19 April, 2012
As a rural insurer, we want everyone to be able to
enjoy the countryside we live and work in, and our FarmSafe for Schools
initiative promotes how we can all do this safely. Alongside
FarmSafe for Schools, for the next six months, we will be looking
at the different sections of the Countryside Code on our blog. The
Countryside Code is a series of simple principles designed to help
both landowners and visitors to the countryside, all following the
mantra of Respect, Protect, Enjoy. This month, we look at the
Countryside Code for the Public, and part one of this is 'Respect
The first principal of the Countryside Code for members of the
public is simply 'respect other people'. This is split into two key
points - consideration of local people and others enjoying the
countryside, and leaving gates and property as you find them and
Consider the local community and others enjoying the
There are several simple steps you can take to ensure your visit
to the countryside doesn't upset or inconvenience others. For
example, if you are driving make sure your parking spot isn't
blocking any gateways, driveways or other paths. If you encounter
walkers, horses or farm animals while driving or cycling, slow down
or stop for them to pass and make sure you give them plenty of
room. If you're cycling on a bridleway, be aware that by law you
must give way to walkers and horse riders.
Bear in mind that there are people at work in the countryside as
well as fellow visitors, so be as cooperative as you can to help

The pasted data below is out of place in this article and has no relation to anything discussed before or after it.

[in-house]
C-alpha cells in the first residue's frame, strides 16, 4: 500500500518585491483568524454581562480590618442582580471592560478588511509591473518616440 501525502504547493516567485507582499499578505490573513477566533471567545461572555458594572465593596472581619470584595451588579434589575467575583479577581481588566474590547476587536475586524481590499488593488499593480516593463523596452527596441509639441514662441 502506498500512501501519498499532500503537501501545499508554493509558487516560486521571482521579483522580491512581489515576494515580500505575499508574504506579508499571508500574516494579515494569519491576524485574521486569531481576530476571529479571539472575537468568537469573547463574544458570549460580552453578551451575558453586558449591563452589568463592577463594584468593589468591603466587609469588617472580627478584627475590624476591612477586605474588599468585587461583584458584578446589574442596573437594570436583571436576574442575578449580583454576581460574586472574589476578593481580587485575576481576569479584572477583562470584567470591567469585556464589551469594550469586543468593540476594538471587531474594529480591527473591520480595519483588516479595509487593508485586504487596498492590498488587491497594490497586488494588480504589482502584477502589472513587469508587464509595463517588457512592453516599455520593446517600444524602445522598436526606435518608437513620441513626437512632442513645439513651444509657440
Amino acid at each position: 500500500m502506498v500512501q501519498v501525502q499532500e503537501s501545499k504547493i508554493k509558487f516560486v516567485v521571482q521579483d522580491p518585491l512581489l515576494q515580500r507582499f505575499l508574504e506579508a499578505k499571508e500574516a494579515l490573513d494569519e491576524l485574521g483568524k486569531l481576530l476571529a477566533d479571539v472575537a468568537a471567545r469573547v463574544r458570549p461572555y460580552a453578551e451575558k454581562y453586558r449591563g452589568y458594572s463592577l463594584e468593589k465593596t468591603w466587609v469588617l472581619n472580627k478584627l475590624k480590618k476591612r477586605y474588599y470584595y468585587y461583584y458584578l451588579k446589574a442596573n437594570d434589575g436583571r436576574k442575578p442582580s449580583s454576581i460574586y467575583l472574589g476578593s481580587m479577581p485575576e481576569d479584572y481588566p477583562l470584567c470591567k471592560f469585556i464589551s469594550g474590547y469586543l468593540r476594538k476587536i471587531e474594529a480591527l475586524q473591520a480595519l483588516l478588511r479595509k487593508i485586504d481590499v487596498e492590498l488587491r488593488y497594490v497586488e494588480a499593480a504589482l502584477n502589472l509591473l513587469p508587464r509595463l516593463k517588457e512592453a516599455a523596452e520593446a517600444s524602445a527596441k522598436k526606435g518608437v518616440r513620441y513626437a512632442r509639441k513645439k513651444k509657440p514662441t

them continue to go about their daily activities. For example, try
to keep out of the way when farm animals are being moved, and
follow the directions and instructions of the farmer.
Countryside roads are often narrow, winding lanes, where busy
traffic can cause a real problem. If at all possible, leave your
car at home and walk, cycle, take public transport or lift-share.
If you do have to drive, go slowly and be considerate of other road
users and wildlife.
Leave gates and property as you find them and follow
Although leaving gates shut so animals can't escape their fields
seems like the most sensible thing to do, sometimes the farmer may
intentionally leave gates open so their animals can move between
fields to access food and water. For this reason, you should always
make sure you leave gates as you find them, and if you're in a
large group make sure the message gets passed back to the last
person so they know what to do.
Steer clear of any machinery or farm animals you come across as
you could risk putting yourself or others in danger. Even if you
see an animal that looks like it is in distress, try and alert the
farmer rather than getting involved yourself. Also take care not to
disturb any ruins or historic sites you come across.
When exploring the countryside, follow paths unless you know
wider access is allowed, such as on open country or registered
common land. Use gates, stiles or gaps in field boundaries if you
can, as climbing over walls, hedges and fences can cause damage and
potentially increase the risk of farm animals escaping.
If you come across a sign you think is incorrect or misleading,
such as a 'Private - No Entry' sign on a public path, contact the
local authority who can look into it.
Coming next in our Countryside Code series - Protect the
For more information about the Countryside Code, please visit the
Natural England website.